• baclofen;
  • locomotion;
  • presynaptic inhibition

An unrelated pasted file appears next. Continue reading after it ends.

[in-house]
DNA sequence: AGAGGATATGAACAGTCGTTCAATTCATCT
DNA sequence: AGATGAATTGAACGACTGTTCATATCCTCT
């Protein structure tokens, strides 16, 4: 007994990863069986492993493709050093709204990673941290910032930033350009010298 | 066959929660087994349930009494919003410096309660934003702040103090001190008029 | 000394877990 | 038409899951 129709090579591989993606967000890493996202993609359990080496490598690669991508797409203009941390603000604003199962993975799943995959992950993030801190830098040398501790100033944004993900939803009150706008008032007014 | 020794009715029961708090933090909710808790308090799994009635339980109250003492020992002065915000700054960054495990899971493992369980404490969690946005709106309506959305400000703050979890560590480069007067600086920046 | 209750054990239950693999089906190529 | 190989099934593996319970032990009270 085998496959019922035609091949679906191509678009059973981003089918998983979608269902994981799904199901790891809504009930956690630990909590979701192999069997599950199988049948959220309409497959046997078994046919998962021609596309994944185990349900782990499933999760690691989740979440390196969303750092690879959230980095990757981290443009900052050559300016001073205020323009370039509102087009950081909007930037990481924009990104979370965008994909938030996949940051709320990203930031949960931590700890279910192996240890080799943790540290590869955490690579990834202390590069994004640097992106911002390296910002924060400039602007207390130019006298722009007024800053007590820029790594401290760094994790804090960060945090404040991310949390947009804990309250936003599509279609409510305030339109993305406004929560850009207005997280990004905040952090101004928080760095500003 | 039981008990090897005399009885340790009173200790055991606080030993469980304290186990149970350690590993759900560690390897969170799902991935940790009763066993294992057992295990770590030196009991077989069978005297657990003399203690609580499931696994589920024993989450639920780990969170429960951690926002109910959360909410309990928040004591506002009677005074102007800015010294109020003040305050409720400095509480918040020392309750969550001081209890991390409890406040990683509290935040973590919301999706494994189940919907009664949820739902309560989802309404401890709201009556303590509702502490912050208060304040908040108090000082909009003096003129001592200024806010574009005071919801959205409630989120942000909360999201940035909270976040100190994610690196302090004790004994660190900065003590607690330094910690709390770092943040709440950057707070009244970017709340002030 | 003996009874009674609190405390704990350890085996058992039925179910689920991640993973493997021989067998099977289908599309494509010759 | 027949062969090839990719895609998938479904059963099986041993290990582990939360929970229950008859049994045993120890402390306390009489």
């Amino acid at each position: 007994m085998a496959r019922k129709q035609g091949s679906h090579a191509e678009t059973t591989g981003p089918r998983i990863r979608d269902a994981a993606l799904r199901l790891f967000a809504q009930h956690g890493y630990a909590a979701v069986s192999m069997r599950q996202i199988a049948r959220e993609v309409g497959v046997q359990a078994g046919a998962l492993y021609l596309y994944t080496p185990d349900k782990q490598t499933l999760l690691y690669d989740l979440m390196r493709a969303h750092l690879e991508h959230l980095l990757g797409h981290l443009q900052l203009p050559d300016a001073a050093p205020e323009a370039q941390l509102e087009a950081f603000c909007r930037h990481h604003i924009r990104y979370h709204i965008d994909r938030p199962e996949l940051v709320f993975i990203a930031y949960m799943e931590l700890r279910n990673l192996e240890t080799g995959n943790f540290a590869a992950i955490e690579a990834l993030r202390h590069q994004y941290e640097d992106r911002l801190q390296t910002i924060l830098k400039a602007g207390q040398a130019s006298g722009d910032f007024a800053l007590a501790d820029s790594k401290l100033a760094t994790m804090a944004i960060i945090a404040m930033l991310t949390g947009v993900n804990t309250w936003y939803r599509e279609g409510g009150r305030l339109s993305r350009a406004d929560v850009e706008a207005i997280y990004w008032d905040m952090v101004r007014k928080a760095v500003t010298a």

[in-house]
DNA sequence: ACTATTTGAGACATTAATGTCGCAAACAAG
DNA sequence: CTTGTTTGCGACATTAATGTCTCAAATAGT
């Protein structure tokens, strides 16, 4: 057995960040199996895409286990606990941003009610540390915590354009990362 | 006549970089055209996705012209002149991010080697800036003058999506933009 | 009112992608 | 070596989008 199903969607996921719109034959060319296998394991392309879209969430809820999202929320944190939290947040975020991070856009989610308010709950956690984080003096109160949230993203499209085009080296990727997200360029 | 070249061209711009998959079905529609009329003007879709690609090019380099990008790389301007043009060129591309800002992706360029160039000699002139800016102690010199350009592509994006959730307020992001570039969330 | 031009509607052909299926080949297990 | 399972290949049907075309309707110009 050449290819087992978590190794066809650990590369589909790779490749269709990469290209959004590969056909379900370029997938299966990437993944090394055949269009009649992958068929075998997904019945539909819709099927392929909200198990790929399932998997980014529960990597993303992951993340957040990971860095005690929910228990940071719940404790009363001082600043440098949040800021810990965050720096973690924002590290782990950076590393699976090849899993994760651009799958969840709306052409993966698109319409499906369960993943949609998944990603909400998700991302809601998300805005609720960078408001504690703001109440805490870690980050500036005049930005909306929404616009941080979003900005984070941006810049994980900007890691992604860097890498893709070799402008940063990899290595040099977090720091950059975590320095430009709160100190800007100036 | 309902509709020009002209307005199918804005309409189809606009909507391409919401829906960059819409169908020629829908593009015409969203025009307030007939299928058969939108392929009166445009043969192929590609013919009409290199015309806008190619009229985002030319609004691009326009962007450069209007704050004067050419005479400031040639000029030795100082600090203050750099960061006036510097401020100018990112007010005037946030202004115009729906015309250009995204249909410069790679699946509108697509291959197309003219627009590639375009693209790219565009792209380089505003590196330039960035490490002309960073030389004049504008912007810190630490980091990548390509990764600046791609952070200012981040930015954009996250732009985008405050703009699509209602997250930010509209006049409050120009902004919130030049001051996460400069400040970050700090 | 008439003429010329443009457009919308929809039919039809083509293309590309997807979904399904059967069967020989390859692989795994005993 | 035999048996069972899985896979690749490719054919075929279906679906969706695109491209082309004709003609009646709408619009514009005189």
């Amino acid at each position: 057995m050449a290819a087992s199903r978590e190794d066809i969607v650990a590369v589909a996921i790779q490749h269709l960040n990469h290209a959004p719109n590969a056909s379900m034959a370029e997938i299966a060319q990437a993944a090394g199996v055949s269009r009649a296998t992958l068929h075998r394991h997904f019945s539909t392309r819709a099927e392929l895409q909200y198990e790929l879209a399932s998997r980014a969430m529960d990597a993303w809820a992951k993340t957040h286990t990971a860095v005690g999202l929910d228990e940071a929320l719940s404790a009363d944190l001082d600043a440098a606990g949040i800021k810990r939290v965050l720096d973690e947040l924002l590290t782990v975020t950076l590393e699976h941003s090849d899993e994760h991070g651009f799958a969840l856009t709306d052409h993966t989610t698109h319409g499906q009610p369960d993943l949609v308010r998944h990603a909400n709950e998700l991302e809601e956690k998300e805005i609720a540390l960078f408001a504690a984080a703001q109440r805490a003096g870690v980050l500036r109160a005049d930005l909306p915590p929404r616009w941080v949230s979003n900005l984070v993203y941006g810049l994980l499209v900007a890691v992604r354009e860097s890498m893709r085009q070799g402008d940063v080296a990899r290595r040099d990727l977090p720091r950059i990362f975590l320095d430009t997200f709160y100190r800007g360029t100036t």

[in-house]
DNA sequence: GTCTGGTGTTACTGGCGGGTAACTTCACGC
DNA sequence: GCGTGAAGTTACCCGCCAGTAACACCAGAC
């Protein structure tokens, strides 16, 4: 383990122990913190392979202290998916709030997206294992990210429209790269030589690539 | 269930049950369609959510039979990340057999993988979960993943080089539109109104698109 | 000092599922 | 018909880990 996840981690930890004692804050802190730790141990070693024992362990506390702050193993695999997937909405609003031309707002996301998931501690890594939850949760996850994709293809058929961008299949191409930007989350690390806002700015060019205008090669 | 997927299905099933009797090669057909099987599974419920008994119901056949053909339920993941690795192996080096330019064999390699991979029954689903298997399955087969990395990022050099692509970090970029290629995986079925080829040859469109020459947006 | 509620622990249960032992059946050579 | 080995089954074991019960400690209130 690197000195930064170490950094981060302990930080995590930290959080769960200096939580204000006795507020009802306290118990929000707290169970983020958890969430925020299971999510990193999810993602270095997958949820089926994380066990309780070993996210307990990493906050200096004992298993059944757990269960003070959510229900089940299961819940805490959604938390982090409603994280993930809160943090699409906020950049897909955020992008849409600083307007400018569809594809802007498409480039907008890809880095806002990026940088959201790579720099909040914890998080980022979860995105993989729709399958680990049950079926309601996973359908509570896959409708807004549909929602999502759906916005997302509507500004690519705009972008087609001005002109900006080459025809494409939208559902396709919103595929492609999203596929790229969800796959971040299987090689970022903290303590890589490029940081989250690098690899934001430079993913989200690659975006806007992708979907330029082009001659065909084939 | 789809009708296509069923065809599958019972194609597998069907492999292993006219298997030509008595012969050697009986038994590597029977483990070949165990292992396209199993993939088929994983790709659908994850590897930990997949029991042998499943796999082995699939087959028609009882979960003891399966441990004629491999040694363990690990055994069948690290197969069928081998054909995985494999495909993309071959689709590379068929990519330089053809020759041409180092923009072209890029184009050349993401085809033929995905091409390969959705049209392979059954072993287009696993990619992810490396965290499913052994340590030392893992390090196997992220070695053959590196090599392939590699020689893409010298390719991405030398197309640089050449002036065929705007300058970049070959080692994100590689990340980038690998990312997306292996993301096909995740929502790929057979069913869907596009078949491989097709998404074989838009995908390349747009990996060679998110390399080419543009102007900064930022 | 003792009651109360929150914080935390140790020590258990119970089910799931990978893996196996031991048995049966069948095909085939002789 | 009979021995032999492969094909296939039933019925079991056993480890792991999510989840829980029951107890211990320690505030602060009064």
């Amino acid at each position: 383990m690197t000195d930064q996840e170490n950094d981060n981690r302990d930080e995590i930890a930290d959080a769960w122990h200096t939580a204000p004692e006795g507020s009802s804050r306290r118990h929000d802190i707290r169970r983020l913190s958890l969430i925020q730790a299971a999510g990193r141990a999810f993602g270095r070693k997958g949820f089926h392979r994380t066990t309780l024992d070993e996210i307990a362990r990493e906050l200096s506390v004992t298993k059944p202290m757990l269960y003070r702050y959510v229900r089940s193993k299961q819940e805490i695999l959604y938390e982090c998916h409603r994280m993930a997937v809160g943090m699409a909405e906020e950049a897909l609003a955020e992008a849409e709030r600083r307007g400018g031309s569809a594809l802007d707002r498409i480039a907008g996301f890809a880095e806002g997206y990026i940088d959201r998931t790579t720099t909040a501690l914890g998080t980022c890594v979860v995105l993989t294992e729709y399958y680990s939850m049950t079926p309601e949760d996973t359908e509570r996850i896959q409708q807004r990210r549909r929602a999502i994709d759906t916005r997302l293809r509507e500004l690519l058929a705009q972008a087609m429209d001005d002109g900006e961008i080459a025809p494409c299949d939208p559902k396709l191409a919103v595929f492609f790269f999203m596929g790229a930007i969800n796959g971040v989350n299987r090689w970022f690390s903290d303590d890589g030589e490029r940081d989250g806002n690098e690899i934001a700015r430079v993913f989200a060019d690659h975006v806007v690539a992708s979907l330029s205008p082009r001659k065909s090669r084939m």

The in vitro newborn rat isolated brain stem/spinal cord preparation was used to study the involvement of presynaptic inhibition in the control of the synaptic locomotor drive. The recording chamber was partitioned with Vaseline walls to separate the L1–L2 locomotor network from the motoneurons in the lower segments. When locomotor like activity was induced by bath applying a mixture of N-methyl-d-l-aspartate and serotonin to the L1–L2 segments, intracellular recordings of L3–L5 motoneurons show an alternating pattern of monosynaptic excitatory glutamatergic and inhibitory glycinergic inputs known as the locomotor drive. Gamma-aminobutyric acid (GABA), baclofen and muscimol (respectively GABAB and GABAA agonists) superfused on the L3–L5 segments depressed the synaptic locomotor drive of motoneurons during the ongoing activity. On the contrary, the GABAB receptor antagonist CGP35348 enhanced the locomotor drive, which suggests that an endogenous release of GABA occurs during locomotor-like activity. Baclofen, unlike muscimol and GABA, did not affect the passive membrane properties and the firing discharge of synaptically isolated motoneurons. Baclofen and muscimol acted on the two phases (inhibitory and excitatory) of the synaptic drive. The effects of GABAergic agonists on the whole locomotor activity were tested. When superfused on the L3–L5 part of the cord, they affected only the L5 burst amplitude. When bath-applied to the L1–L2 network, GABA and muscimol decreased the amplitude of the L2 and L5 bursts and increased the locomotor period while baclofen had significant effects only on the period. It was concluded that GABA modulates the information conveyed by the L1–L2 network to its target motoneurons presynaptically via GABAB and possibly GABAA receptors and postsynaptically, via GABAA receptors.